To view a specific timeframe, click on the timeline below.

  • 1948

    Paul and Alma Schwan and their 19-year-old son, Marvin, start Schwan's Dairy in Marshall, Minnesota.

  • 1952

    On Tuesday, March 18, 1952, a 23-year-old Marvin Schwan makes a delivery that would change his life and the lives of countless others. He packed his 1946 Dodge panel van with dry ice and 14 gallons of ice cream and headed north out of Marshall, Minnesota, to sell his family's premium ice cream. At the end of the day, all 14 gallons were sold and the home delivery business was born.

  • 1953

    Marvin buys his first refrigerated vehicle, a three-quarter-ton Ford. An artist friend, Milford Paxton, painted the truck a creamy yellow (later trademarked as Inca Gold®) and added a logo. At this time, Marvin was selling about 120 gallons of ice cream per day. Marvin also hires his company's first "career" route salesman.

  • 1956

    Marvin began his plans for expansion. The first permanent distribution depot outside of Marshall, a
    16-by-24-foot freezer warehouse located in Sauk Centre, Minnesota, was built, allowing for additional routes.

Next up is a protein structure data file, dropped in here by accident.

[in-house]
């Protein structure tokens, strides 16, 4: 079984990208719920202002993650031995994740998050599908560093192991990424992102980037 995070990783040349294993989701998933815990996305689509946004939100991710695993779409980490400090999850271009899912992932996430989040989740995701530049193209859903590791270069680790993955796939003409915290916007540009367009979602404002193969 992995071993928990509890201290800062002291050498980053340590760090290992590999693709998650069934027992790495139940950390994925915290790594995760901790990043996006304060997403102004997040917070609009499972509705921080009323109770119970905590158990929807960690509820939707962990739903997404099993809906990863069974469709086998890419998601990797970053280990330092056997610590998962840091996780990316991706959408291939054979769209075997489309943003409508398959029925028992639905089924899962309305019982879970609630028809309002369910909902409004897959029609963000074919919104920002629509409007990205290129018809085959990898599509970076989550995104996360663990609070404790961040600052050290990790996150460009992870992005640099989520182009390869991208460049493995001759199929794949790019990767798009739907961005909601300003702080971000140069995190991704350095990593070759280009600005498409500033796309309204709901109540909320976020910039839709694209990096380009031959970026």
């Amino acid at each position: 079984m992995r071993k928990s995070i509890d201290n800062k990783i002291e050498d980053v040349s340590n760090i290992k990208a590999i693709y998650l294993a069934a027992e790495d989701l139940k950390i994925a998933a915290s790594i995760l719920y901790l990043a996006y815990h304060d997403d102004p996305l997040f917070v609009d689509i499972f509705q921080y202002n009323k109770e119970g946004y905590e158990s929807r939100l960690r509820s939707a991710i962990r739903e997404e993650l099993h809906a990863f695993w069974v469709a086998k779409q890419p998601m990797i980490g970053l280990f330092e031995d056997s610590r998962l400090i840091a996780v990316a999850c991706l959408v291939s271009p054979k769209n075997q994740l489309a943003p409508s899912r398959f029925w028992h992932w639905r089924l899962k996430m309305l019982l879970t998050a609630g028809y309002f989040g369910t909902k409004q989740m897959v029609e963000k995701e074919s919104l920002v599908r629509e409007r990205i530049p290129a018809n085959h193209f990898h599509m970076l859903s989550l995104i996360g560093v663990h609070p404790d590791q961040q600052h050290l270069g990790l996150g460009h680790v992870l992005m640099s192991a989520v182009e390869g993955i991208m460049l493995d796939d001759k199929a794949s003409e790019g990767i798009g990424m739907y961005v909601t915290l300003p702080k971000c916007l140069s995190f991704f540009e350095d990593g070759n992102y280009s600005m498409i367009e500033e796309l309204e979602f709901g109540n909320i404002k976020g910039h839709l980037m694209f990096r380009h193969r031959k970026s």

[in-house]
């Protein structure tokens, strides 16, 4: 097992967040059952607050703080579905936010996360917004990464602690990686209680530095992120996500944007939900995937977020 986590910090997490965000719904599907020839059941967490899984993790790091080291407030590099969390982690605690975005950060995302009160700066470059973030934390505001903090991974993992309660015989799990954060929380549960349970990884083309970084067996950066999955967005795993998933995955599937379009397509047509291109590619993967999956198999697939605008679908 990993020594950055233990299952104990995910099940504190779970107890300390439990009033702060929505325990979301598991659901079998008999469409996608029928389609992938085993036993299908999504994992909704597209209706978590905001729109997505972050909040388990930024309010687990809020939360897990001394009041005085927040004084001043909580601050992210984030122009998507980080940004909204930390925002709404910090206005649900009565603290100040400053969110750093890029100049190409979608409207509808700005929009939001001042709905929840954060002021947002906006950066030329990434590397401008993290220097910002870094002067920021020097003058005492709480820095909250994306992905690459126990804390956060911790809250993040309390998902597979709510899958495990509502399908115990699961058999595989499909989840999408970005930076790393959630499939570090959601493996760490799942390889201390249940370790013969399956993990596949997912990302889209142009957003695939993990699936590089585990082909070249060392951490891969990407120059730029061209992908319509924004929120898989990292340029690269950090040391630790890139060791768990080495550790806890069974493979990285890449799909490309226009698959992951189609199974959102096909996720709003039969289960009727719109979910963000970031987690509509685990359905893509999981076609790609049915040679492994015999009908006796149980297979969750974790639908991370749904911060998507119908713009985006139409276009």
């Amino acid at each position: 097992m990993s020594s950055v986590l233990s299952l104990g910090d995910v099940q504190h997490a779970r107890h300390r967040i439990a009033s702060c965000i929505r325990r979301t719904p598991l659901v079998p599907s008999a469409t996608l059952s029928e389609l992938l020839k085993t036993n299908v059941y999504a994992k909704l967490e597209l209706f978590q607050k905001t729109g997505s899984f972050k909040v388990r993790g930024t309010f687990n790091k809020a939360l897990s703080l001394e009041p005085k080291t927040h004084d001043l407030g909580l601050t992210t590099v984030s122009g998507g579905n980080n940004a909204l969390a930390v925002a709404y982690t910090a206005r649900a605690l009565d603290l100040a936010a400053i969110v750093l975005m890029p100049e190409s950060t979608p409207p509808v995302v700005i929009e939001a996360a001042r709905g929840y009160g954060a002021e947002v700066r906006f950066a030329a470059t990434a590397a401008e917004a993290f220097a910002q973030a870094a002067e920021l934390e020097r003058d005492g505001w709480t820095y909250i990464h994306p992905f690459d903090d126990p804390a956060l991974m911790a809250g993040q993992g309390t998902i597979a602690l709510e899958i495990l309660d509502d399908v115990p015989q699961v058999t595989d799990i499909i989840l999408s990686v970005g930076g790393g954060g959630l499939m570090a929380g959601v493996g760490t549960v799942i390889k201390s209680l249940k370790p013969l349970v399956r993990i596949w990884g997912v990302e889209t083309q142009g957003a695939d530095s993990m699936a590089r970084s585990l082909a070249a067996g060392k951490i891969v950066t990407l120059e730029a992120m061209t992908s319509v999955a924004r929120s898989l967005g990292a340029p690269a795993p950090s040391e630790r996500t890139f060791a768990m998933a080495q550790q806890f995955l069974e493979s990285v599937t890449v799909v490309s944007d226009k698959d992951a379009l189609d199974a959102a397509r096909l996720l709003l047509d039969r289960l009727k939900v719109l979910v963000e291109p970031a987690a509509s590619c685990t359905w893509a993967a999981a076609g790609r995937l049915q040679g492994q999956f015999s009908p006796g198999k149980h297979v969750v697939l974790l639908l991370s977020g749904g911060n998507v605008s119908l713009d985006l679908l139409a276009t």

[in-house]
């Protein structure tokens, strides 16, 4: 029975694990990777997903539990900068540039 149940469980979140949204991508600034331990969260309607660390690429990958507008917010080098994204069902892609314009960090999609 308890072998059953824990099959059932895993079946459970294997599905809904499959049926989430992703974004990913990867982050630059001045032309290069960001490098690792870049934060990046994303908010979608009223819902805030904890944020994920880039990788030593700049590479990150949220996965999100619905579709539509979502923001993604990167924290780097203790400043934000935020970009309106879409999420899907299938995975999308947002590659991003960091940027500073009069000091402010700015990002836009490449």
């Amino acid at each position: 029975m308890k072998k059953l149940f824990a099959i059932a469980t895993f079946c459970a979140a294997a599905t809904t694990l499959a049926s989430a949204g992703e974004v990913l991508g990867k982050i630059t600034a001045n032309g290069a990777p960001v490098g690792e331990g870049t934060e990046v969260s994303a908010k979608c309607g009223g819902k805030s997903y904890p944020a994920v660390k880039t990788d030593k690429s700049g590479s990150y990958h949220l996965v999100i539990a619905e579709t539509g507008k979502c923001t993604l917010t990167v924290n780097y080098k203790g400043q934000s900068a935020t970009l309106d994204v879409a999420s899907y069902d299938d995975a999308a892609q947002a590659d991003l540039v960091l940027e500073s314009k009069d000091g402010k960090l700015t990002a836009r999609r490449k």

• 1957

    Melting snow and spring rains caused the Redwood River to rise to record levels, flooding many homes and businesses, including Schwan's Dairy. Schwan's Employees pitched in to clean up the five inches of silt that had settled on the floors of the dairy.

  • 1957

    Route trucks began carrying Schwan's first non-dairy product a juice concentrate with the brand name Vita-Sun®.

  • 1962

    Marvin added fish to offerings off of the truck. By this time, the company was expanding rapidly, operating in eight states by 1963. After 10 years of business, the company had grown to more than $4.5 million in revenues and 83 trucks were on the road.

  • 1964

    The company is incorporated as Schwan's Sales Enterprises, Inc., and Marvin's older brother, Alfred, joins the company. Marvin's younger brother, Robert, had also been working for the company since 1948.

  • 1966